Thursday, February 22

What happens when there’s no food: Experts say severe malnutrition could spread quickly in Gaza

A group of United Nations-affiliated experts has warned that the people of the Gaza Strip are at imminent risk of famine, with more than 90% of its 2.2 million inhabitants facing “severe food insecurity” and a quarter of the population who experiences “catastrophic conditions”. hunger levels.”

Even before the war between Israel and Hamas, nearly 70% of Gazans depended on humanitarian assistance for food because the territory has been under an Israeli and Egyptian blockade since 2007. Now, only 20 to 30% of what they the population in need can leave the border with Gaza, according to the World Food Programme. Lack of electricity and fuel and the inability to travel safely have exacerbated the challenges of producing food or distributing it to people. Most people go a day or more without eating, the panel said.

As in the vast majority of other food crises that the Famine Review Committee has assessed in the 20 years since its creation, the situation in Gaza is not environmental but man-made. But Gaza is unusual in the speed with which people have been pushed into malnutrition.

In interviews, nutrition experts and doctors described what can happen when people can’t get food.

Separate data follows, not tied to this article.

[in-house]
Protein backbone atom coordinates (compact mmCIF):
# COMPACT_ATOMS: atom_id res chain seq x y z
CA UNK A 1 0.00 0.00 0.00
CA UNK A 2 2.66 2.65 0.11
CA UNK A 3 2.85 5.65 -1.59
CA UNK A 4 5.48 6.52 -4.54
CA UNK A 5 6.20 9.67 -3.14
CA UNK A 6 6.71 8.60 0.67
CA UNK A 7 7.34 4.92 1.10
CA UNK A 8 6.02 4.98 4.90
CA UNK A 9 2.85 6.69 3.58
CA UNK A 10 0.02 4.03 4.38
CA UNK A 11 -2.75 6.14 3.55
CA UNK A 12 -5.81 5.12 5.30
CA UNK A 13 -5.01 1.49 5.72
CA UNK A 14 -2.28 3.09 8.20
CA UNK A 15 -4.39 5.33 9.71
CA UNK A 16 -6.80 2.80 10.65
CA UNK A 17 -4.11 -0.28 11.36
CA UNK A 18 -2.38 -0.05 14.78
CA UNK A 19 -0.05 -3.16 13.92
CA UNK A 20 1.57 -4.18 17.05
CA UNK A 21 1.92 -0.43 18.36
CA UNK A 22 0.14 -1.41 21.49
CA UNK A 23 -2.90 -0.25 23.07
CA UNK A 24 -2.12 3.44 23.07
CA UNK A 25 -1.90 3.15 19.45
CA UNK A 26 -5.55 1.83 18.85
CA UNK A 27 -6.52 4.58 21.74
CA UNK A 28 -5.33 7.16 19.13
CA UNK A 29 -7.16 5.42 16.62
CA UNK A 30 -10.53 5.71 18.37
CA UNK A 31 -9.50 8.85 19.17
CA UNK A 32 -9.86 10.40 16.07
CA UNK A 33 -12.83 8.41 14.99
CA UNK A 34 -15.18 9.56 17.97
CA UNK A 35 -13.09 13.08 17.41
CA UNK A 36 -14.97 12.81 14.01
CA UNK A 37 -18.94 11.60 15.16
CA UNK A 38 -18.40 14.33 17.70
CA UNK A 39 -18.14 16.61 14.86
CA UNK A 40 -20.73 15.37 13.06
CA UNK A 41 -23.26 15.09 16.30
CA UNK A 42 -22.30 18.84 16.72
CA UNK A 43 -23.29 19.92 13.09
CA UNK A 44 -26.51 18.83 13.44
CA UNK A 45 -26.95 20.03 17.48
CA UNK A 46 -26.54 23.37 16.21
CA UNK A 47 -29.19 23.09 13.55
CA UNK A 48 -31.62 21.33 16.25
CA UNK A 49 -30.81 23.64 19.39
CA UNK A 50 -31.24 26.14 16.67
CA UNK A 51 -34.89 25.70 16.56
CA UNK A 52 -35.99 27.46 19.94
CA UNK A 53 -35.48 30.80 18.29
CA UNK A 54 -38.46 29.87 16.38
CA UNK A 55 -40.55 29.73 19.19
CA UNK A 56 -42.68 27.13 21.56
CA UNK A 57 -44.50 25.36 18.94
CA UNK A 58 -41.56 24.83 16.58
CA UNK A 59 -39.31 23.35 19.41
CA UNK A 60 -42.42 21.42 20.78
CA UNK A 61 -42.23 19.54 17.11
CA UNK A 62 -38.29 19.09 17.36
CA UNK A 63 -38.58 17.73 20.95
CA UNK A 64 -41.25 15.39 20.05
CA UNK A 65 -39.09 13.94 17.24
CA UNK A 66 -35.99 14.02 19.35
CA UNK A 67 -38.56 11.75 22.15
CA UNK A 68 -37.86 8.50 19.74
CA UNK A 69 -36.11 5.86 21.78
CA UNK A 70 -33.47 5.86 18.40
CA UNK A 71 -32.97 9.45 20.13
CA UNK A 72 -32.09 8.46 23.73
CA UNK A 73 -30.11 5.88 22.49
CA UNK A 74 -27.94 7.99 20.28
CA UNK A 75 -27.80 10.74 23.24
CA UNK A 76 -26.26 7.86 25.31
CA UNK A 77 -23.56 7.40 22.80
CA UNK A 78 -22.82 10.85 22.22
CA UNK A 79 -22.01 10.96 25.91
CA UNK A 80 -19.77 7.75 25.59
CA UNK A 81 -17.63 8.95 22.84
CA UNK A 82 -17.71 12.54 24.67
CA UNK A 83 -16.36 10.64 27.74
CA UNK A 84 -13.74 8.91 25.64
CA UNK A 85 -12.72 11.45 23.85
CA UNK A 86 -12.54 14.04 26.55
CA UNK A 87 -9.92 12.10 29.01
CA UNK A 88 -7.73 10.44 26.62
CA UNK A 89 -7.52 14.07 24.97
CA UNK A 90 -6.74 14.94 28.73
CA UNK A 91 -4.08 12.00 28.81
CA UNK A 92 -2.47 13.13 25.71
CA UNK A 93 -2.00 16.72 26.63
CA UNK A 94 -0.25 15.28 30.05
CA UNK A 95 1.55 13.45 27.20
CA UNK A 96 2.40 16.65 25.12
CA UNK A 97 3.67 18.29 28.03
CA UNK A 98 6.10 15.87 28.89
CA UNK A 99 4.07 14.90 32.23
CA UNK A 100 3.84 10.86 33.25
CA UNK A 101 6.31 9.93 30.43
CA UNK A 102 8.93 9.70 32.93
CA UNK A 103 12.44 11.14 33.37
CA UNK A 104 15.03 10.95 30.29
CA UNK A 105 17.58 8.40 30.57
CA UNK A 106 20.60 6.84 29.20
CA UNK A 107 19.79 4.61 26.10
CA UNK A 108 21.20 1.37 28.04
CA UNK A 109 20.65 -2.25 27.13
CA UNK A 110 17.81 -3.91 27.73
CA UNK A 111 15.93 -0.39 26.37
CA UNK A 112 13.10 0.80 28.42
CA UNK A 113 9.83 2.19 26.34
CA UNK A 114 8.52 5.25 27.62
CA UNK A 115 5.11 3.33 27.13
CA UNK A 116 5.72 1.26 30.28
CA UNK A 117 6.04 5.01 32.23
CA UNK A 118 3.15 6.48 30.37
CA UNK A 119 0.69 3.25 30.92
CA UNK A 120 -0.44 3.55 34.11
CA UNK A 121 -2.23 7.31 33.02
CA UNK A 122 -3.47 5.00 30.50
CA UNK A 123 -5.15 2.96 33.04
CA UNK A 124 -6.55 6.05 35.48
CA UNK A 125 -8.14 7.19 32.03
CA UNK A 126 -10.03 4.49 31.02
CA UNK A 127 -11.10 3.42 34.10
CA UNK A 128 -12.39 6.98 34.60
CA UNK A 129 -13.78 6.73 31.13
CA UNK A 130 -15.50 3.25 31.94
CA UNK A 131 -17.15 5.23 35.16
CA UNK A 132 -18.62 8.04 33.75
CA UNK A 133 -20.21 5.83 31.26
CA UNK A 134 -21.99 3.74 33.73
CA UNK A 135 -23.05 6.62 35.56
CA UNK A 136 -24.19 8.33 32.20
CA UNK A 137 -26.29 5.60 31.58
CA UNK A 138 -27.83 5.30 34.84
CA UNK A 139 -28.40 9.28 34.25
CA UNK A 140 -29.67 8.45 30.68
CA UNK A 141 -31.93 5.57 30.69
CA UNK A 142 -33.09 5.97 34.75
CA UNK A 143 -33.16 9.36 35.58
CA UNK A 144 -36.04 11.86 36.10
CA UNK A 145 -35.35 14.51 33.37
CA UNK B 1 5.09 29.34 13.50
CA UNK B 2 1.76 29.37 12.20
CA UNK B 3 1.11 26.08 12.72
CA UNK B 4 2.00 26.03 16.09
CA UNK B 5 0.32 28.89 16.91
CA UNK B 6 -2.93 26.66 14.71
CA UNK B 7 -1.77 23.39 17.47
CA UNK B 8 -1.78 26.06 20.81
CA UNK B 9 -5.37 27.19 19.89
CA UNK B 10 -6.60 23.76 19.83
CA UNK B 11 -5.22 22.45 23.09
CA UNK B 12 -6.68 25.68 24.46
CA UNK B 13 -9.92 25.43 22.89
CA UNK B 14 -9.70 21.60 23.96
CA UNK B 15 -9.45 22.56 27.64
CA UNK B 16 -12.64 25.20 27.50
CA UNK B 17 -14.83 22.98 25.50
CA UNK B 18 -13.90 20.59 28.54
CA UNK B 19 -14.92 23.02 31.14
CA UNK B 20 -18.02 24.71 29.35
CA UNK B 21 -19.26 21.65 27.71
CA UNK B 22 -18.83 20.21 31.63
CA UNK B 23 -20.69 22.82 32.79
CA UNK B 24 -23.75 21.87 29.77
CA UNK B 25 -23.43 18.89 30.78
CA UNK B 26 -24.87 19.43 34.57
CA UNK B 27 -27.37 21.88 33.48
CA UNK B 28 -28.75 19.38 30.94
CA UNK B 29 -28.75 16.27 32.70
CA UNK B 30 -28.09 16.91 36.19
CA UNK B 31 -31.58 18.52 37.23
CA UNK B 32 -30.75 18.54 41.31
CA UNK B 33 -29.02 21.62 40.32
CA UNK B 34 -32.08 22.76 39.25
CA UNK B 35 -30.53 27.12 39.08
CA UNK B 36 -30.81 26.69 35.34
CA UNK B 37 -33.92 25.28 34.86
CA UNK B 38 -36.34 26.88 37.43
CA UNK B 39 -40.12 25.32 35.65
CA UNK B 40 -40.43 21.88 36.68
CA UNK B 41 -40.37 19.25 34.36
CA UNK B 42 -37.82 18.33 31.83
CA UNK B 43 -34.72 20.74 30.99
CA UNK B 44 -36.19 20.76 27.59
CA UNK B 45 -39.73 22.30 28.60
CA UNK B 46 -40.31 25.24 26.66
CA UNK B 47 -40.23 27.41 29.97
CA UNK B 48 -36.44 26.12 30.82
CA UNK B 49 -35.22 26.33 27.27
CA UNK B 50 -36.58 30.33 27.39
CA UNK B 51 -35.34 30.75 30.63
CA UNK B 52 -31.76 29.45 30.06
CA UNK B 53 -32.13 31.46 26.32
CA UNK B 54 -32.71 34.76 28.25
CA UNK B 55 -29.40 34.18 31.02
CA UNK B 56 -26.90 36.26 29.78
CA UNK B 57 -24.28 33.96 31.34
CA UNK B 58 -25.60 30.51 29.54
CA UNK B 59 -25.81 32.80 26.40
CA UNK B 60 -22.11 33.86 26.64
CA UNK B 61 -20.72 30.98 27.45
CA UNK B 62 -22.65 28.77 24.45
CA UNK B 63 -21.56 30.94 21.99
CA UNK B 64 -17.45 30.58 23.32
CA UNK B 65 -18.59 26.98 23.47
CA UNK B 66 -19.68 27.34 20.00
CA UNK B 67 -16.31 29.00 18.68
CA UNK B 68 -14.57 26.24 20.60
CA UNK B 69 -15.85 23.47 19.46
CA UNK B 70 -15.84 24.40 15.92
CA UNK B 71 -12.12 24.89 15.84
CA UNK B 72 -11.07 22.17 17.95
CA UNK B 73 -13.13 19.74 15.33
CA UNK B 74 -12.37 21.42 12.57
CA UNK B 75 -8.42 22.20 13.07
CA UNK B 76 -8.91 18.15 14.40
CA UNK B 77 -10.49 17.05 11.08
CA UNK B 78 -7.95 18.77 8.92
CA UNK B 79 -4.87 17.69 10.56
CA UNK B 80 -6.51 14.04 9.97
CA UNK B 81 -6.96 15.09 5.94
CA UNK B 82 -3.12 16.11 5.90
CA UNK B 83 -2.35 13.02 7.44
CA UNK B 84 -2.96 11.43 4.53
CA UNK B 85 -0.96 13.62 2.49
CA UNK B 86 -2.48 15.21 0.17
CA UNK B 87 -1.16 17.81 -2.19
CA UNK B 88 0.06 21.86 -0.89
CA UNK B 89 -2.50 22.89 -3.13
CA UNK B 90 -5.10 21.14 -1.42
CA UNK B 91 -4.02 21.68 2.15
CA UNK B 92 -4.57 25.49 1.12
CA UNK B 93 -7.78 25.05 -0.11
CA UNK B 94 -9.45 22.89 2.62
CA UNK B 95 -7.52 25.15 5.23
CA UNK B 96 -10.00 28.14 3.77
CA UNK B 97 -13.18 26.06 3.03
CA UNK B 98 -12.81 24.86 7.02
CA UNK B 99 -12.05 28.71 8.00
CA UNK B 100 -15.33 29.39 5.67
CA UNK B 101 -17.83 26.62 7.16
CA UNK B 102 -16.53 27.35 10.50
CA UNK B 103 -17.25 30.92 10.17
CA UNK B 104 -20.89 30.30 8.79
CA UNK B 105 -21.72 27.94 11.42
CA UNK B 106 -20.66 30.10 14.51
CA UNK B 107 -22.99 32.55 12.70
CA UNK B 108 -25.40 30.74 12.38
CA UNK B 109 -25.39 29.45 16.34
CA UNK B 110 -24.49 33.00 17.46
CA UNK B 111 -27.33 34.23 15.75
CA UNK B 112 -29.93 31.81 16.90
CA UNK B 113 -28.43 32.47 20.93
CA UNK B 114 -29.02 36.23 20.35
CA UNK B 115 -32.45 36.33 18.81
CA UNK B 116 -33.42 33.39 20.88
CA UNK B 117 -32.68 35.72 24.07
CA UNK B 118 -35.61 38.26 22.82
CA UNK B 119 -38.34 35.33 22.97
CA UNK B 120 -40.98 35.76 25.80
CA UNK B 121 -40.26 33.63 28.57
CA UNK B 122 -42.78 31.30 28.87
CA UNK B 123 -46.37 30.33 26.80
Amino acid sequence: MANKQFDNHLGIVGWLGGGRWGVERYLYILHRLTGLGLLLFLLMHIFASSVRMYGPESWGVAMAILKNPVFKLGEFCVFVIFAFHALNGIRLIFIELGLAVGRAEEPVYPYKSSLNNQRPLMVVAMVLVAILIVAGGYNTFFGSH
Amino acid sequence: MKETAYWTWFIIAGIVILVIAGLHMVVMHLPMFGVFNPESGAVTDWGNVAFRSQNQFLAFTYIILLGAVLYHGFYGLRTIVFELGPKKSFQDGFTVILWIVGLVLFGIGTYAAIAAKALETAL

Children, pregnant and breastfeeding women, people with medical conditions and the elderly generally succumb first to acute malnutrition. How long they can survive under conditions of extreme hunger will vary.

“It depends on the age of the person,” Zita Weise Prinzo said, senior nutritionist at the World Health Organization. “It depends on their state of health. It depends on whether they have access to liquids or some type of food, even if it doesn’t cover all their nutritional needs.”

UNICEF, the humanitarian organization that focuses on children, is particularly concerned about newborns, said Anuradha Narayan, the agency’s senior advisor for child nutrition in emergencies. Before the war, about 60 percent of Gaza’s babies were fed formula. Their families now have little or no access to food supplies for them.

“We know there are many families who are probably not able to feed their babies formula,” she said.

For the families who have found the formula, the challenge is obtaining clean water to produce it; It is estimated that 1.6 liters of drinking water per capita is currently available in Gaza (compared to the minimum of 15 liters per day recommended by the WHO).

Ms. Narayan said the agency estimates that between 7,000 and 8,000 children are so severely malnourished that they are at risk of death without immediate treatment, but the active conflict in Gaza is making it difficult for humanitarian agencies to assess the situation.

“We expect these numbers to increase dramatically over the next two to three weeks,” he said.

Ms. Narayan said that in her work in other food security crises, such as in Ethiopia, it was typical to see a child become ill and progress to severe malnutrition and wasting within a few days.

For Gaza, he said, “it’s harder to predict, but if there’s almost no food to feed young children, and diseases are involved, I would say it could be exactly the same thing. You go from being reasonably OK to being at some level of malnutrition, maybe not severely wasted, but wasted nonetheless, in the space of a few days. Especially for young people, under the age of 2, this will certainly be the case.”